We have drafted the attached letter that you can use to communicate your support for S.1925 and the needed changes to HR 4970; Texas family violence programs, their boards and community partners will be particularly impactful, but contacts from others will also help. Because time is of the essence, we ask that you make contact today and do so by email rather than a traditional letter. TCFV makes careful and strategic decisions about how often and in what manner to call on programs and supporters to make this kind of outreach. We ask for you to do so because we judge this stage and this approach to be key in the VAWA Reauthorization process.

Do you know who represents you in Congress? Find out at

In addition to your elected members, also consider including:
-Chairman Lamar Smith, who leads the Judiciary Committee (
-Congressman Pete Sessions, who serves on the Rules Committee (

I have also attached a fact sheet which highlights some key areas of HR 4970 that we ask the House to change.

After the House completes it work on VAWA Reauthorization, the Senate and the House would then need to convene a Conference Committee comprised of Senate and House members to work out the differences between the two versions of the bill. Following that conference committee work, the resulting bill would then return to both chambers for their ratification. These will also be important steps and as such TCFV will communicate with you in a strategic manner and at strategic points along the way.

Questions? I am happy to speak with you on VAWA or any topic. See below for my card with my cell number.

Cheers –


First of several domestic violence-related bills passes Maine Legislature (reposted)

First of several domestic violence-related bills passes Maine Legislature

By Alex Barber, BDN Staff
Posted April 01, 2012, at 8:16 p.m.
Print this   E-mail this    Facebook this   Tweet this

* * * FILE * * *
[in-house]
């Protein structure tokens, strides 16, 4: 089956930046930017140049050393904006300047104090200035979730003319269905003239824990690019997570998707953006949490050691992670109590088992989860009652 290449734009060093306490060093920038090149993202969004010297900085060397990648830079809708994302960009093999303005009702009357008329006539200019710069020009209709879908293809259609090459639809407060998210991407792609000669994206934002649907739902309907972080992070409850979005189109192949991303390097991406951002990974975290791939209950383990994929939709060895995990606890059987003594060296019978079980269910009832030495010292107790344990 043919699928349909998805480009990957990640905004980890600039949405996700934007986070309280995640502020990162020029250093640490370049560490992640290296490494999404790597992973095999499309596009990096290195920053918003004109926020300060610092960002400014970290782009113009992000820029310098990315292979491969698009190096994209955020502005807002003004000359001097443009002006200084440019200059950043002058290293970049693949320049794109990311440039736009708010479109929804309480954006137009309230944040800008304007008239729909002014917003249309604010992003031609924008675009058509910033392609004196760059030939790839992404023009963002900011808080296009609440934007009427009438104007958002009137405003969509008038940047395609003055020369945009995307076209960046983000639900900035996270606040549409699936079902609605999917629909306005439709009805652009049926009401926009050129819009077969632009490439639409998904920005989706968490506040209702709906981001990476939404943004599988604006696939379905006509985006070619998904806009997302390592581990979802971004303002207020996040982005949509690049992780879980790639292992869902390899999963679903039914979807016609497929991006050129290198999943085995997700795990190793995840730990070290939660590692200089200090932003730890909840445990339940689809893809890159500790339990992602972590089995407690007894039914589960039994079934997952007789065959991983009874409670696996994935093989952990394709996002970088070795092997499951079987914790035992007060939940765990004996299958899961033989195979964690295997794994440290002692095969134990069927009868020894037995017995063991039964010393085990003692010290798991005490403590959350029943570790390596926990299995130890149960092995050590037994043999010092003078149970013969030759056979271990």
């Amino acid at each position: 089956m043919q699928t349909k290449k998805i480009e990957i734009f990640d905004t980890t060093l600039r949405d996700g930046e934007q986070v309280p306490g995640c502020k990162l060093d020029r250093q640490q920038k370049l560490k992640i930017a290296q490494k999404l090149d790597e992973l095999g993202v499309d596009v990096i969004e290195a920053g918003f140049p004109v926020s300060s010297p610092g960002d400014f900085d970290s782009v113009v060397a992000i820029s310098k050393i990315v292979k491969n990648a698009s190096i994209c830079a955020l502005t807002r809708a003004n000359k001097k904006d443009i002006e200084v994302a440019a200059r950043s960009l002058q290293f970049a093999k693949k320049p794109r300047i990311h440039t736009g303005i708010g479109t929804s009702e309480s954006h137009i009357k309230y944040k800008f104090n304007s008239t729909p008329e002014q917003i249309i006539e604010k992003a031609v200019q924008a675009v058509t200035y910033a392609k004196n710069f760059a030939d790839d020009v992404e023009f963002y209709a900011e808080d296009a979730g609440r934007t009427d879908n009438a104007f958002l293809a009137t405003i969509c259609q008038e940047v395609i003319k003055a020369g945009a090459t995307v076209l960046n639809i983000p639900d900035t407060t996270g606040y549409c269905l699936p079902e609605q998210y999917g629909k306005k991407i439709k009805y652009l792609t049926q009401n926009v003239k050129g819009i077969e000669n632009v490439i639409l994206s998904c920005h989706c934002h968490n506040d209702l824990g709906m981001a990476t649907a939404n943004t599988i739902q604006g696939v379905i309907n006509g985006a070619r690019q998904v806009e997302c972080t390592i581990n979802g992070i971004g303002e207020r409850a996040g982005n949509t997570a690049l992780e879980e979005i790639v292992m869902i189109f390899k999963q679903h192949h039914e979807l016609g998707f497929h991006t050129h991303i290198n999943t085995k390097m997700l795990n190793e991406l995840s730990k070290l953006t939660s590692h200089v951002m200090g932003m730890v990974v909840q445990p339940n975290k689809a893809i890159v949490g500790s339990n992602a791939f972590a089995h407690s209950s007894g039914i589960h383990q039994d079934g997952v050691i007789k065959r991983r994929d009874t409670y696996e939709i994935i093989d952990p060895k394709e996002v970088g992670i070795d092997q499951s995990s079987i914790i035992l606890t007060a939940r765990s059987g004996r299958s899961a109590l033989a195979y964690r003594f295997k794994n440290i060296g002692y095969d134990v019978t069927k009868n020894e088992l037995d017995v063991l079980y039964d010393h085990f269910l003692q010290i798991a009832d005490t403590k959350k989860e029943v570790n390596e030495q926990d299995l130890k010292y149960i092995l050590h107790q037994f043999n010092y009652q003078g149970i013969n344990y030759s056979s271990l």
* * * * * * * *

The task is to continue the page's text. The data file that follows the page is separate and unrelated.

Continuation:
Paul LePage

Pat Wellenbach | AP
Paul LePage

AUGUSTA, Maine — The first of several bills introduced in the past few months aimed at curbing domestic violence in the state passed in the senate on Thursday and will be on Gov. Paul LePage’s desk for his signature this week.

LD 1841, the governor’s bill that was sponsored by Rep. Kenneth Fredette, R-Newport, is an act to ensure funding for the Victims’ Compensation Fund.

“These domestic violence bills highlight what can be accomplished for the people of Maine when Republicans and Democrats — legislators and advocates alike — come together,” said Adrienne Bennett, press secretary to Gov. LePage. “The governor applauds the efforts of Representatives [Emily] Cain, [D-Orono], and Fredette for their leadership. All of the domestic violence-related bills this session are important for the safety and well-being of victims and the governor looks forward to signing each one.”

The bill prohibits a court from waiving the $25 assessment on a person convicted of murder or a Class A, B or C crime and $10 on a person convicted of a Class D or E crime. Those assessments are used for the Victims’ Compensation Fund.

“Tragedies stemming from domestic violence are becoming more prevalent in Maine,” said Sen. Garrett Mason, R-Lisbon, in a statement. “[Thursday] we took a good step forward in making sure that the Victims’ Compensation Fund is preserved and available to the victims and family members of violent crime.”